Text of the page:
Coming back to C++ specifically, the pointer to the implementation class would be a member of the class that defines the interface, and the client code would then create objects of this class.
    And those objects that were created in the client code will send a message to the class and perform whatever behavior the object requested?

  8. #8
    C++ Witch laserlight's Avatar
    Join Date
    Oct 2003
    Location
    Singapore
    Posts
    20,954
    Quote Originally Posted by $l4xklynx
    And those objects that were created in the client code will send a message to the class and perform whatever behavior the object requested?
    Yes.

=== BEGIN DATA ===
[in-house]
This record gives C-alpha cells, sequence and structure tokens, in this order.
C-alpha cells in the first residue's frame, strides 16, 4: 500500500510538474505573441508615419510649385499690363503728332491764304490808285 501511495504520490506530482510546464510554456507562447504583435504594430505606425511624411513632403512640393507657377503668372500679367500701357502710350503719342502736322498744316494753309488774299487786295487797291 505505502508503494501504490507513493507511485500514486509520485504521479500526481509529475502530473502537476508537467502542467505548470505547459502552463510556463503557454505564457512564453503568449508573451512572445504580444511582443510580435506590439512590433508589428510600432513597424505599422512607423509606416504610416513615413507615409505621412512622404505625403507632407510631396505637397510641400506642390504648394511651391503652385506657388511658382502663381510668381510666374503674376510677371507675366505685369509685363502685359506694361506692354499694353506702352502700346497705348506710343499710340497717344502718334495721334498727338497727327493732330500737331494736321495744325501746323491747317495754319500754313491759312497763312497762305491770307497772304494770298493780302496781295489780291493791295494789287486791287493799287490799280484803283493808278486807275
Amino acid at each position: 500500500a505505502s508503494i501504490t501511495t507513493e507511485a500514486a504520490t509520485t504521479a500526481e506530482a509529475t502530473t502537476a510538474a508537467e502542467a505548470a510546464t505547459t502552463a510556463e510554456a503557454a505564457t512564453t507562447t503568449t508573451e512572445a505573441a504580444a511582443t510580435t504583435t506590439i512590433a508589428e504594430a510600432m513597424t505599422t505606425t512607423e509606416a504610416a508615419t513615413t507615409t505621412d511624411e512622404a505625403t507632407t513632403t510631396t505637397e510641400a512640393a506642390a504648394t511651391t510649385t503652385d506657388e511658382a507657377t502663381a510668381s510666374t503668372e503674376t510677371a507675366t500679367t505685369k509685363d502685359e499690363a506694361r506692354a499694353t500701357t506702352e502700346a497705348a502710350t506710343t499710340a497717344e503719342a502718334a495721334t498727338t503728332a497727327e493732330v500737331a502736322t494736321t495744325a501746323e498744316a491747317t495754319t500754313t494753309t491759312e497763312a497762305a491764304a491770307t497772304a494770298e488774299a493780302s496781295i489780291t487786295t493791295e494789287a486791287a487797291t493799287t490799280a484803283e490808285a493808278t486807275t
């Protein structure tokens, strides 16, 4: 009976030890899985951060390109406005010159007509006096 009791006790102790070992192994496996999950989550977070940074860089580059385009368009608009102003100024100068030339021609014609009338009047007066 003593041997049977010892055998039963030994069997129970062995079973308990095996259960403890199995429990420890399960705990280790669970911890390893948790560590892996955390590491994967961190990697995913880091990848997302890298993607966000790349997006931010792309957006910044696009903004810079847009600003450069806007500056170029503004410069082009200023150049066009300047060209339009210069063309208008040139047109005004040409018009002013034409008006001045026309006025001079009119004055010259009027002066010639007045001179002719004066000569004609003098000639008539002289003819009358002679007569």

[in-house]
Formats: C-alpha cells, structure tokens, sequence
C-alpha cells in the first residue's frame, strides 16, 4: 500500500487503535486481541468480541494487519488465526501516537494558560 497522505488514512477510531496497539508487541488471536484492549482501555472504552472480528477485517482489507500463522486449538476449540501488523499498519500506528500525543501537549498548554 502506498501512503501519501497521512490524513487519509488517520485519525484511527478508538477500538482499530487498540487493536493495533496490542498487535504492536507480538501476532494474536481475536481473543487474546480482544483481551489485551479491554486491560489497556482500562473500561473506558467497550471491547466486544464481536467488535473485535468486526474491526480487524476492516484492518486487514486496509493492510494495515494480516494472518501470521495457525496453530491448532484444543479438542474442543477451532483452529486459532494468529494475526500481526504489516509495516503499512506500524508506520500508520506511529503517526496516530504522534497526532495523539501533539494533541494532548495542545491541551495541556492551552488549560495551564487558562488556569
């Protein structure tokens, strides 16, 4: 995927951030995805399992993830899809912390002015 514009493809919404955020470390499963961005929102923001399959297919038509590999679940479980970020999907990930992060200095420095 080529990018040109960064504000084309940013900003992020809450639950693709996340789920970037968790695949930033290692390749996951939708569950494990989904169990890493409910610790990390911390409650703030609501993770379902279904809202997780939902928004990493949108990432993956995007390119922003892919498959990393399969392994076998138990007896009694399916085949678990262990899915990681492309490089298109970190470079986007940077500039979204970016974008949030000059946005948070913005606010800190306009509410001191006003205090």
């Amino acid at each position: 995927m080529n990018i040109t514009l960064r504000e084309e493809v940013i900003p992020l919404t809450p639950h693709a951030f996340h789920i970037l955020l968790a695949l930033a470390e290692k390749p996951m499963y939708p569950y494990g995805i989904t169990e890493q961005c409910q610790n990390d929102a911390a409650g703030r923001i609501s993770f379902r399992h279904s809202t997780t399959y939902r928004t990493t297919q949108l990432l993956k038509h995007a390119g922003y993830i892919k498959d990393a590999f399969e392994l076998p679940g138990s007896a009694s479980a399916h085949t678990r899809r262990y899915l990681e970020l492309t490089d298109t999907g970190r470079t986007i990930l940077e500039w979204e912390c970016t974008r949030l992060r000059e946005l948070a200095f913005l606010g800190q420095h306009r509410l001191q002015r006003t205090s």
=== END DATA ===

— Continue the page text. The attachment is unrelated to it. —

C + C++ Compiler: MinGW port of GCC
    Version Control System: Bazaar

    Look up a C++ Reference and learn How To Ask Questions The Smart Way

Popular pages Recent additions subscribe to a feed

Similar Threads

  1. Replies: 5
    Last Post: 06-01-2009, 07:54 PM
  2. Assignment Help !! (Student information system)
    By ashb in forum C++ Programming
    Replies: 6
    Last Post: 03-12-2005, 04:32 AM
  3. Going out of scope
    By nickname_changed in forum C++ Programming
    Replies: 9
    Last Post: 10-12-2003, 06:27 PM
  4. Replies: 4
    Last Post: 03-31-2003, 11:49 PM
  5. Special Allegro Information
    By TechWins in forum Game Programming
    Replies: 12
    Last Post: 08-20-2002, 11:35 PM

1 2 3 4 5 6 7 8 9 10 11 12 13 14 15 16 17 18 19 20 21